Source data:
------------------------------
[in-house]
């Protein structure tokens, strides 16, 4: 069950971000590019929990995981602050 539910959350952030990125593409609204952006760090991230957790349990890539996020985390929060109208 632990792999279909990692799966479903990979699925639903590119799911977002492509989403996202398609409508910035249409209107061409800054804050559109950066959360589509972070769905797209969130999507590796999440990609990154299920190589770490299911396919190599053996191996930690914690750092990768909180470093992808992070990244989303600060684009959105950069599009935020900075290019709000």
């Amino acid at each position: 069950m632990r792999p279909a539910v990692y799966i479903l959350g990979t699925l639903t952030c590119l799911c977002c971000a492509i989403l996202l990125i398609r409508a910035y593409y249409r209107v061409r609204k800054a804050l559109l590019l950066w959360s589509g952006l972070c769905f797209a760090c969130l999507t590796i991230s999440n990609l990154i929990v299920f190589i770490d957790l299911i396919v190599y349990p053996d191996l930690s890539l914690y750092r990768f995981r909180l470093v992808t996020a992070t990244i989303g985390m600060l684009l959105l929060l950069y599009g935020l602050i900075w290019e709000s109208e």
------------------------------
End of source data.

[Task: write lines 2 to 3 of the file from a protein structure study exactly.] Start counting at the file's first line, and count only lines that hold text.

């Protein structure tokens, strides 16, 4: 069950971000590019929990995981602050 539910959350952030990125593409609204952006760090991230957790349990890539996020985390929060109208 632990792999279909990692799966479903990979699925639903590119799911977002492509989403996202398609409508910035249409209107061409800054804050559109950066959360589509972070769905797209969130999507590796999440990609990154299920190589770490299911396919190599053996191996930690914690750092990768909180470093992808992070990244989303600060684009959105950069599009935020900075290019709000």
């Amino acid at each position: 069950m632990r792999p279909a539910v990692y799966i479903l959350g990979t699925l639903t952030c590119l799911c977002c971000a492509i989403l996202l990125i398609r409508a910035y593409y249409r209107v061409r609204k800054a804050l559109l590019l950066w959360s589509g952006l972070c769905f797209a760090c969130l999507t590796i991230s999440n990609l990154i929990v299920f190589i770490d957790l299911i396919v190599y349990p053996d191996l930690s890539l914690y750092r990768f995981r909180l470093v992808t996020a992070t990244i989303g985390m600060l684009l959105l929060l950069y599009g935020l602050i900075w290019e709000s109208e």